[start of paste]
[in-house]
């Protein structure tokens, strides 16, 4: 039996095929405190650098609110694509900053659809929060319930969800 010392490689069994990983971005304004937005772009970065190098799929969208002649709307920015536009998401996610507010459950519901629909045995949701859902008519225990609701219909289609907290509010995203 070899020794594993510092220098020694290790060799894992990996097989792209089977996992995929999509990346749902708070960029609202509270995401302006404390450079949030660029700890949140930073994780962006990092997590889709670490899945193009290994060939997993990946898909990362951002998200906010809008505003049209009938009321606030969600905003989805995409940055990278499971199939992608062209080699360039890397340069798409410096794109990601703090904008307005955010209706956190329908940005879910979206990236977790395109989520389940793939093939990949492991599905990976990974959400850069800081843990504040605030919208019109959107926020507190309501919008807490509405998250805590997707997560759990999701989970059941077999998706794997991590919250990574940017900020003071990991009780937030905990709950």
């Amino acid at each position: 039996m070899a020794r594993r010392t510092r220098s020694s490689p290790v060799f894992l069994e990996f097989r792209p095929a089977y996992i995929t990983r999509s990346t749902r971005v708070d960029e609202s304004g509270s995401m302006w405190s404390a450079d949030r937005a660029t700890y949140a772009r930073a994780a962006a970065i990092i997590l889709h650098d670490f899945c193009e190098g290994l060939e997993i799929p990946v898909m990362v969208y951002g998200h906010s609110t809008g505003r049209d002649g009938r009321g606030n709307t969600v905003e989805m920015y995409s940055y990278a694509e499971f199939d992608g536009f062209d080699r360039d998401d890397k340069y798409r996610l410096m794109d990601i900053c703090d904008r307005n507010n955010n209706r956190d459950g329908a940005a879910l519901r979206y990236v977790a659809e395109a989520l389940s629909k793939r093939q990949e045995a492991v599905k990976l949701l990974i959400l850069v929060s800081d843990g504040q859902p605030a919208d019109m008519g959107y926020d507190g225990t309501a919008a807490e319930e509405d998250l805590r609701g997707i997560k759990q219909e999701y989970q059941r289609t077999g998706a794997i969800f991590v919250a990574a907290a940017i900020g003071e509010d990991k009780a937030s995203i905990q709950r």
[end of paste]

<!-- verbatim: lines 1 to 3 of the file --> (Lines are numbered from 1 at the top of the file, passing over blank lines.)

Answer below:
[in-house]
């Protein structure tokens, strides 16, 4: 039996095929405190650098609110694509900053659809929060319930969800 010392490689069994990983971005304004937005772009970065190098799929969208002649709307920015536009998401996610507010459950519901629909045995949701859902008519225990609701219909289609907290509010995203 070899020794594993510092220098020694290790060799894992990996097989792209089977996992995929999509990346749902708070960029609202509270995401302006404390450079949030660029700890949140930073994780962006990092997590889709670490899945193009290994060939997993990946898909990362951002998200906010809008505003049209009938009321606030969600905003989805995409940055990278499971199939992608062209080699360039890397340069798409410096794109990601703090904008307005955010209706956190329908940005879910979206990236977790395109989520389940793939093939990949492991599905990976990974959400850069800081843990504040605030919208019109959107926020507190309501919008807490509405998250805590997707997560759990999701989970059941077999998706794997991590919250990574940017900020003071990991009780937030905990709950």
């Amino acid at each position: 039996m070899a020794r594993r010392t510092r220098s020694s490689p290790v060799f894992l069994e990996f097989r792209p095929a089977y996992i995929t990983r999509s990346t749902r971005v708070d960029e609202s304004g509270s995401m302006w405190s404390a450079d949030r937005a660029t700890y949140a772009r930073a994780a962006a970065i990092i997590l889709h650098d670490f899945c193009e190098g290994l060939e997993i799929p990946v898909m990362v969208y951002g998200h906010s609110t809008g505003r049209d002649g009938r009321g606030n709307t969600v905003e989805m920015y995409s940055y990278a694509e499971f199939d992608g536009f062209d080699r360039d998401d890397k340069y798409r996610l410096m794109d990601i900053c703090d904008r307005n507010n955010n209706r956190d459950g329908a940005a879910l519901r979206y990236v977790a659809e395109a989520l389940s629909k793939r093939q990949e045995a492991v599905k990976l949701l990974i959400l850069v929060s800081d843990g504040q859902p605030a919208d019109m008519g959107y926020d507190g225990t309501a919008a807490e319930e509405d998250l805590r609701g997707i997560k759990q219909e999701y989970q059941r289609t077999g998706a794997i969800f991590v919250a990574a907290a940017i900020g003071e509010d990991k009780a937030s995203i905990q709950r």